Editor's Choice

Editor's Choice
Albert's Arcade

Pat Miller | 24 Feb 2009 13:18
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After winding my way around quiet suburban streets of San Jose, California, I pull into the driveway of a fairly nondescript house. Some kids are tossing a football around in the front yard, a few men are milling about in the backyard and the TV is on. To most, this is just another house, but to Street Fighter II players, this is Mecca.

Northern California used to be the hot spot for competitive fighting gamers. Between the Golfland arcades and those of the various nearby universities and colleges, virtually every corner of the San Francisco Bay Area was bursting with top-level competition. From the days of old-school legend Thomas Osaki and his reign of terror at the Berkeley Underground to the ascendancy of current-era champions like John Choi and Ricky Ortiz, NorCal was the place to be.

The last few years, however, have not been good to the arcade scene. Oakland's Oaktree arcade and the UC Berkeley BEARcade have closed down, and many of the Golfland arcades have either cashed out their arcade machines for kiddie prize games or seen their fighting gamers flee for greener pastures. Some cling to the safe havens of the San Francisco State University Rack-n-Cue or the arcade in the San Jose State University student union, but with new releases like Street Fighter IV costing over $20,000 to get a full setup from Japan, it's hard for stateside arcades to stay current.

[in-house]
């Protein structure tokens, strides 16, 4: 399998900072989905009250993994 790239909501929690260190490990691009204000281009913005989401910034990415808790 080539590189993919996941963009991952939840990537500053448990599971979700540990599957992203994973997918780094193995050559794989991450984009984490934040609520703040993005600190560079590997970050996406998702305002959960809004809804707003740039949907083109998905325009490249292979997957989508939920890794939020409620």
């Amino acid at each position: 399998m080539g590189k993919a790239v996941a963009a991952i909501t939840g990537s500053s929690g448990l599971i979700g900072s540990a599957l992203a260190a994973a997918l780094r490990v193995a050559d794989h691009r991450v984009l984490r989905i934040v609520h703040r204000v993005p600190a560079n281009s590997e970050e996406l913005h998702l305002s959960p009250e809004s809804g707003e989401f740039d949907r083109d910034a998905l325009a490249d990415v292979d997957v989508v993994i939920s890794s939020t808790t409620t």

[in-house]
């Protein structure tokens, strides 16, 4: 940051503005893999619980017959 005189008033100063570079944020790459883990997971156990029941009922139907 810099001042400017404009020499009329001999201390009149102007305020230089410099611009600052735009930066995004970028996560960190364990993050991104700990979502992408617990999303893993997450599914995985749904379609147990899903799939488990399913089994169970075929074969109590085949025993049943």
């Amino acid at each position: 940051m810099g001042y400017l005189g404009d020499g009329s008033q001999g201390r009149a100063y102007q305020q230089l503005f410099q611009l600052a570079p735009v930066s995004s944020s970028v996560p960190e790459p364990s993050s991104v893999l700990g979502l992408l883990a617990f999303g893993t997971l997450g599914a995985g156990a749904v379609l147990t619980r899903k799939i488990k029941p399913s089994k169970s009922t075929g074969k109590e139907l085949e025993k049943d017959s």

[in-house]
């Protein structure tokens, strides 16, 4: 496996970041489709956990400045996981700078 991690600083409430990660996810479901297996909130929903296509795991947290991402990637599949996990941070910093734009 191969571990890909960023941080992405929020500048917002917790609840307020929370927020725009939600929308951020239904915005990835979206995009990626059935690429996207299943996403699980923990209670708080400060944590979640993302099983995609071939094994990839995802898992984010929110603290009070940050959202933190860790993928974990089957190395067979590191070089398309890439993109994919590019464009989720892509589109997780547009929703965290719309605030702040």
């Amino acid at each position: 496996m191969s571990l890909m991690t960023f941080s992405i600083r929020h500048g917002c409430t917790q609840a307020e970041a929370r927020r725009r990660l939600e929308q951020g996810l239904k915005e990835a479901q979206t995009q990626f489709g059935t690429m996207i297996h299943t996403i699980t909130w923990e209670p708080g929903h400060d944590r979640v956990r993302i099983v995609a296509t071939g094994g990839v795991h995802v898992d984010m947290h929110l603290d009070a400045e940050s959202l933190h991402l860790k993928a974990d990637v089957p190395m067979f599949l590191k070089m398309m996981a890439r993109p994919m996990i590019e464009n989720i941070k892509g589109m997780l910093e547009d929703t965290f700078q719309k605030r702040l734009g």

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What's more, fighting games haven't adapted to the console age quite so gracefully. Matches often hinge on decisions made in fractions of a second, making them hard to play online without lag. More recently, GGPO.net and Super Street Fighter II Turbo HD Remix have offered the Street Fighter faithful a chance to bring their game online, but it just isn't the same. Street Fighter is meant to be played in dark rooms with sticky controls and lots of noise, or not at all.

So players slowly drifted off. Tournaments went from weekly to monthly to sometimes none at all. Some turned to World of Warcraft, others to Halo. But one man decided to take matters into his own hands and revive the arcade scene.

In his garage.

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